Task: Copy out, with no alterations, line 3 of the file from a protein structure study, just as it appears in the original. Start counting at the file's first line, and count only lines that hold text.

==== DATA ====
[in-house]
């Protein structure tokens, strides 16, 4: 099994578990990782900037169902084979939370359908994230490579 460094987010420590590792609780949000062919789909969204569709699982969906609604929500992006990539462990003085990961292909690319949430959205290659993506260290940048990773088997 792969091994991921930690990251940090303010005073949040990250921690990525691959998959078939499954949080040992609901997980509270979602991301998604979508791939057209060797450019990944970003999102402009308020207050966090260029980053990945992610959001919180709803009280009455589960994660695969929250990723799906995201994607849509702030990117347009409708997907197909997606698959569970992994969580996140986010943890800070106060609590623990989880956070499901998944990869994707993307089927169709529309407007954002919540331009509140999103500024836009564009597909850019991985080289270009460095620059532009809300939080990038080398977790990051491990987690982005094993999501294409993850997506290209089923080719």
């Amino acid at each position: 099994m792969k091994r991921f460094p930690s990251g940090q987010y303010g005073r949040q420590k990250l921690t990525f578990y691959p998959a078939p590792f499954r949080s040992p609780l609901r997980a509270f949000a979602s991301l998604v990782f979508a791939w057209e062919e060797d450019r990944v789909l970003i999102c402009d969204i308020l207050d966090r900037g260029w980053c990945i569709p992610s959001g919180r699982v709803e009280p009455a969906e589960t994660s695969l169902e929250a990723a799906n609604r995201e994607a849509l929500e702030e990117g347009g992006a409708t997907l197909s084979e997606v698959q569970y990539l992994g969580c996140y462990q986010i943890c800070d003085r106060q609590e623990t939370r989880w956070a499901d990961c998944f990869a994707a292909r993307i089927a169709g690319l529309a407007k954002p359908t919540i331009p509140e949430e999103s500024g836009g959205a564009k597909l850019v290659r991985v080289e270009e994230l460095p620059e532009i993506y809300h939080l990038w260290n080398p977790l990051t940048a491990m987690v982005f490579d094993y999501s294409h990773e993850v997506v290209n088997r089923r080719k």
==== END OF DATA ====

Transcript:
């Amino acid at each position: 099994m792969k091994r991921f460094p930690s990251g940090q987010y303010g005073r949040q420590k990250l921690t990525f578990y691959p998959a078939p590792f499954r949080s040992p609780l609901r997980a509270f949000a979602s991301l998604v990782f979508a791939w057209e062919e060797d450019r990944v789909l970003i999102c402009d969204i308020l207050d966090r900037g260029w980053c990945i569709p992610s959001g919180r699982v709803e009280p009455a969906e589960t994660s695969l169902e929250a990723a799906n609604r995201e994607a849509l929500e702030e990117g347009g992006a409708t997907l197909s084979e997606v698959q569970y990539l992994g969580c996140y462990q986010i943890c800070d003085r106060q609590e623990t939370r989880w956070a499901d990961c998944f990869a994707a292909r993307i089927a169709g690319l529309a407007k954002p359908t919540i331009p509140e949430e999103s500024g836009g959205a564009k597909l850019v290659r991985v080289e270009e994230l460095p620059e532009i993506y809300h939080l990038w260290n080398p977790l990051t940048a491990m987690v982005f490579d094993y999501s294409h990773e993850v997506v290209n088997r089923r080719k």